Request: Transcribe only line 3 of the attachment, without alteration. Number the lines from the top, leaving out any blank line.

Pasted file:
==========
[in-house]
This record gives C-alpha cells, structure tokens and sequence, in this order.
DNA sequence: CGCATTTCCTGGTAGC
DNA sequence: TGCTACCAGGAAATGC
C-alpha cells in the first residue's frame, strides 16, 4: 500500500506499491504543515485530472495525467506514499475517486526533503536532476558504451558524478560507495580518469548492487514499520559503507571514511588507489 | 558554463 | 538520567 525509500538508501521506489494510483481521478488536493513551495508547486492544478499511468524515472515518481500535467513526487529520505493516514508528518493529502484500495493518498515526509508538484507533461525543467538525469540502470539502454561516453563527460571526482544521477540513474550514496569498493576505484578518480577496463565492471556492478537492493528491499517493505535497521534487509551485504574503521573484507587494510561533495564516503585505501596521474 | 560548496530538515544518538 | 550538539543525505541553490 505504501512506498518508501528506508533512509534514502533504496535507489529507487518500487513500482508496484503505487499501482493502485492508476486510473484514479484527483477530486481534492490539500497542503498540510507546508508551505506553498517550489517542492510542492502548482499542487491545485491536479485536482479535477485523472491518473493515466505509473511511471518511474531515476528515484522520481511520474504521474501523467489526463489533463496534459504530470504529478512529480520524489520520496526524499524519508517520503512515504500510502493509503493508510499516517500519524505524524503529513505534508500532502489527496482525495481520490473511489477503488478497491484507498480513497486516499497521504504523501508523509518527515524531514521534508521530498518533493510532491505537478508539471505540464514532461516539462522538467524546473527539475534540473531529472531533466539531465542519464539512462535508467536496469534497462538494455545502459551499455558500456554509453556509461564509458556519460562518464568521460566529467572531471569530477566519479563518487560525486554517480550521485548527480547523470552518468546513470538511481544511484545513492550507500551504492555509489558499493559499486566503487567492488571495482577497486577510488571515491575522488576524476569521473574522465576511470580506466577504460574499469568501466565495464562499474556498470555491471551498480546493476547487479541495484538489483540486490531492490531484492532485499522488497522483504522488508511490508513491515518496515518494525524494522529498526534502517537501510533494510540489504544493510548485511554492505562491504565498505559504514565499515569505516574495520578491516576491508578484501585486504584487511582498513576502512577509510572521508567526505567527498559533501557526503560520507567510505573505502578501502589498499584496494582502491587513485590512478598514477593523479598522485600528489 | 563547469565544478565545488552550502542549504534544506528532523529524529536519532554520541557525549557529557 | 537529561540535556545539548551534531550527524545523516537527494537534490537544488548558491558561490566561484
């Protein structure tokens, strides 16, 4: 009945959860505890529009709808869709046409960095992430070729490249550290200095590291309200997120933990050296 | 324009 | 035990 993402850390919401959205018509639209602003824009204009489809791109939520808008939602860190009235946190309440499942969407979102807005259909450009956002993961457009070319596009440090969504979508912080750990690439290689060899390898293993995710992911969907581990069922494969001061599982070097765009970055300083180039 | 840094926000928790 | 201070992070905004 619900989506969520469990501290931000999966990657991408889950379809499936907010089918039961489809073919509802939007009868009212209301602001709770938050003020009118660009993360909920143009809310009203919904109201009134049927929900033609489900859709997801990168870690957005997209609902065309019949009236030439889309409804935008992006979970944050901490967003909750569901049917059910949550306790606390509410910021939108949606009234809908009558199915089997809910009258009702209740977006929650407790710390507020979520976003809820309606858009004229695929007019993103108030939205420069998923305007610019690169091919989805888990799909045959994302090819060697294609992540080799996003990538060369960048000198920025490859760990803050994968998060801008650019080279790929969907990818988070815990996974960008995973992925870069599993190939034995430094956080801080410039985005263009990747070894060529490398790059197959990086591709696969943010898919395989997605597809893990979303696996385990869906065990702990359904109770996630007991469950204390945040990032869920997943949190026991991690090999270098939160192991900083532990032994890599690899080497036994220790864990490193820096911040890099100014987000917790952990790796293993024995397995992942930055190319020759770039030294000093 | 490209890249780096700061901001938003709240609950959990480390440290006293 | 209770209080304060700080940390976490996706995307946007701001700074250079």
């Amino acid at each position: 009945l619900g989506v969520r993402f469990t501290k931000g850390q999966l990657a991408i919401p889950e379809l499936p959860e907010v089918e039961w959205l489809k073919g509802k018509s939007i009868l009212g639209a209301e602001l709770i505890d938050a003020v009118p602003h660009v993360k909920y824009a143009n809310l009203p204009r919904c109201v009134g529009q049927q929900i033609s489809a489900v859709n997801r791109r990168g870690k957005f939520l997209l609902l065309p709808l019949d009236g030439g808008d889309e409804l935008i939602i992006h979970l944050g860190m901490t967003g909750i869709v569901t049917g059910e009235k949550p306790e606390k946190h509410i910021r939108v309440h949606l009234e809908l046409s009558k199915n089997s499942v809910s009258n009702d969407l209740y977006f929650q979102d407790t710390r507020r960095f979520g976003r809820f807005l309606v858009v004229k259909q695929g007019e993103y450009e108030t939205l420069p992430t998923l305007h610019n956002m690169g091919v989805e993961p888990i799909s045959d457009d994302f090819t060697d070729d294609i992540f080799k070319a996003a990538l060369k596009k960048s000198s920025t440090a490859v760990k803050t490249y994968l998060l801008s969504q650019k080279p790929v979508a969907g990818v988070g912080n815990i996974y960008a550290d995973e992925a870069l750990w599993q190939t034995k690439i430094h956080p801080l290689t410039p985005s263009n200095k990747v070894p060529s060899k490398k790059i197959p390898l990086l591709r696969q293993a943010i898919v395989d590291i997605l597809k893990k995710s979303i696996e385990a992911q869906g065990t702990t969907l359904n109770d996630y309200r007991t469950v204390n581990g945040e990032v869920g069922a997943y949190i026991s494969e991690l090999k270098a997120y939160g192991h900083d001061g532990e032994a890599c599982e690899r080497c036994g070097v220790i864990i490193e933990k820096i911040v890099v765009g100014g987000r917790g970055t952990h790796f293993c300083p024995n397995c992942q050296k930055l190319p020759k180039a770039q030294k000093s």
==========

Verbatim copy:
DNA sequence: CGCATTTCCTGGTAGC